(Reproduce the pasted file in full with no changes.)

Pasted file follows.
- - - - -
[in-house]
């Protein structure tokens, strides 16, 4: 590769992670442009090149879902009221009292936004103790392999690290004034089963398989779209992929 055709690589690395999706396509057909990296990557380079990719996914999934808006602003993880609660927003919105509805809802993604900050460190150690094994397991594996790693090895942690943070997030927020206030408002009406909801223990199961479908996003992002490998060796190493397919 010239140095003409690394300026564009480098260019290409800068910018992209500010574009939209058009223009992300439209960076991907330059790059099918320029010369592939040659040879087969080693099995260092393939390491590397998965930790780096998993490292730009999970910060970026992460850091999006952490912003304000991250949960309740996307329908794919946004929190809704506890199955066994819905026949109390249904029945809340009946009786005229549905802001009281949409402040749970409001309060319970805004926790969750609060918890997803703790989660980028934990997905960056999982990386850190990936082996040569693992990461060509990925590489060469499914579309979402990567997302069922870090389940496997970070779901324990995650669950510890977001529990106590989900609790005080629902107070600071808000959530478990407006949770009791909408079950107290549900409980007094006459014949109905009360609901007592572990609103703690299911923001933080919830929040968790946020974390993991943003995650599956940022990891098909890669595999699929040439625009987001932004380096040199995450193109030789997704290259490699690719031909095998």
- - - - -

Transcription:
[in-house]
């Protein structure tokens, strides 16, 4: 590769992670442009090149879902009221009292936004103790392999690290004034089963398989779209992929 055709690589690395999706396509057909990296990557380079990719996914999934808006602003993880609660927003919105509805809802993604900050460190150690094994397991594996790693090895942690943070997030927020206030408002009406909801223990199961479908996003992002490998060796190493397919 010239140095003409690394300026564009480098260019290409800068910018992209500010574009939209058009223009992300439209960076991907330059790059099918320029010369592939040659040879087969080693099995260092393939390491590397998965930790780096998993490292730009999970910060970026992460850091999006952490912003304000991250949960309740996307329908794919946004929190809704506890199955066994819905026949109390249904029945809340009946009786005229549905802001009281949409402040749970409001309060319970805004926790969750609060918890997803703790989660980028934990997905960056999982990386850190990936082996040569693992990461060509990925590489060469499914579309979402990567997302069922870090389940496997970070779901324990995650669950510890977001529990106590989900609790005080629902107070600071808000959530478990407006949770009791909408079950107290549900409980007094006459014949109905009360609901007592572990609103703690299911923001933080919830929040968790946020974390993991943003995650599956940022990891098909890669595999699929040439625009987001932004380096040199995450193109030789997704290259490699690719031909095998």